Congress May Vote Criminal Contempt Against Meadows Next

Congress May Vote Criminal Contempt Against Meadows Next
Mark Meadows

Donald Trump's former chief of staff Mark Meadows refused to testify Friday morning as part of the probe into the violent and deadly insurrection at the U.S. Capitol on Jan. 6, raising the possibility that he'll become the second Trump ally to be held in contempt of Congress for his refusal to be interviewed in the probe.

Meadows' lawyer said in a statement Friday morning that Meadows is in a "sharp legal dispute" with the House's January 6 select committee over whether Meadows' communications with Trump are privileged, and said that Meadows would not testify until those "disputes are appropriately resolved by courts."

"It would be irresponsible for Mr. Meadows to prematurely resolve that dispute by voluntarily waiving privileges that are at the heart of those legal issues," the lawyer said in the statement sent to reporters.

The January 6 committee subpoenaed Meadows, who served as chief of staff in the final months of the Trump administration, in September. House investigators requested for him to sit for a deposition on October 15, a deadline that passed weeks ago.

The committee is now stepping up its threats as Meadows continues to refuse cooperation.

Rep. Bennie Thompson (D-MS), chair of the select committee probing the insurrection, said in a letter to Meadows' lawyer on Thursday that there is "no valid legal basis for Mr. Meadows's continued resistance to the Select Committee's subpoena," adding that the committee will view Meadows' "failure to appear at the deposition, and to produce responsive documents or a privilege log indicating the specific basis for withholding any documents you believe are protected by privilege, as willful non-compliance."

The letter continued:

Such willful noncompliance with the subpoena would force the Select Committee to consider invoking the contempt of Congress procedures in 2 U.S.C. §§ 192, 194—which could result in a referral from the House of Representatives to the Department of Justice for criminal charges—as well as the possibility of having a civil action to enforce the subpoena brought against Mr. Meadows in his personal capacity.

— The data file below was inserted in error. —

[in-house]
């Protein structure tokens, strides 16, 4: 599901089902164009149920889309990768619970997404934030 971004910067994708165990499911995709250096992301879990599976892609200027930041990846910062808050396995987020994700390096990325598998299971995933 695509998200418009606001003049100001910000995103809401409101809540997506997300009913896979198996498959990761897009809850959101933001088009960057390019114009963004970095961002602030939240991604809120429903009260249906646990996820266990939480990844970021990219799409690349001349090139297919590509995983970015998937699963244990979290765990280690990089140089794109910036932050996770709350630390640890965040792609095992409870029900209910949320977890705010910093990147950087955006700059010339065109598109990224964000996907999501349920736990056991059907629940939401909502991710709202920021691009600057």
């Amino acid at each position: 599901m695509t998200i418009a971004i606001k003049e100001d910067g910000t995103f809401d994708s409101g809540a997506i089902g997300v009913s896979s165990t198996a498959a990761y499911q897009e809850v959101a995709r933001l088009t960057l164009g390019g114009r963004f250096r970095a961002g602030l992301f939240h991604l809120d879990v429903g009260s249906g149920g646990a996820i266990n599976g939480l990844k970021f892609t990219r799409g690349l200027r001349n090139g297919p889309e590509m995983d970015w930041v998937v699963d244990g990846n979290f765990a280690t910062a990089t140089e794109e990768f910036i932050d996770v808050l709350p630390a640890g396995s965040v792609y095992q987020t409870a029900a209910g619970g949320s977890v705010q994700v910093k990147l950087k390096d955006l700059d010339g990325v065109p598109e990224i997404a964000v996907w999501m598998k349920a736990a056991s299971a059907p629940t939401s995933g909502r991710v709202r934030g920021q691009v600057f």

Meadows would be the second former Trump administration official to be held in contempt of Congress if the committee follows through with its threat.

In October, 229 House lawmakers — including nine Republicans — voted to hold former Trump campaign adviser Steve Bannon in criminal contempt of Congress. The Department of Justice is currently weighing whether to charge Bannon, a delay that has frustrated some Democrats on the committee, including Rep. Adam Schiff (D-CA), who told CNN earlier in November, "Any perception that the rule of law does not apply is a harmful one."

The committee's tussle with Meadows is the latest obstacle in its attempt to investigate the roots of the Jan. 6 riots and how similar attacks can be prevented in the future.

It also faces a challenge from Trump, who is looking to block the National Archives from releasing documents sought by the committee.

After a district court judge ruled on Tuesday that the documents must be turned over to the committee, a higher court, the U.S. Circuit Court of Appeals for the District of Columbia, blocked the release of the documents until the case can be heard, following a request by Trump's lawyers. A hearing is currently set for November 30.

The delays by Trump and his allies appear to be an attempt to thwart the investigation for as long as possible. If Republicans reclaim control of the House after the 2022 midterm elections, they could then shut down the probe before its work can be completed.

Published with permission of The American Independent Foundation.


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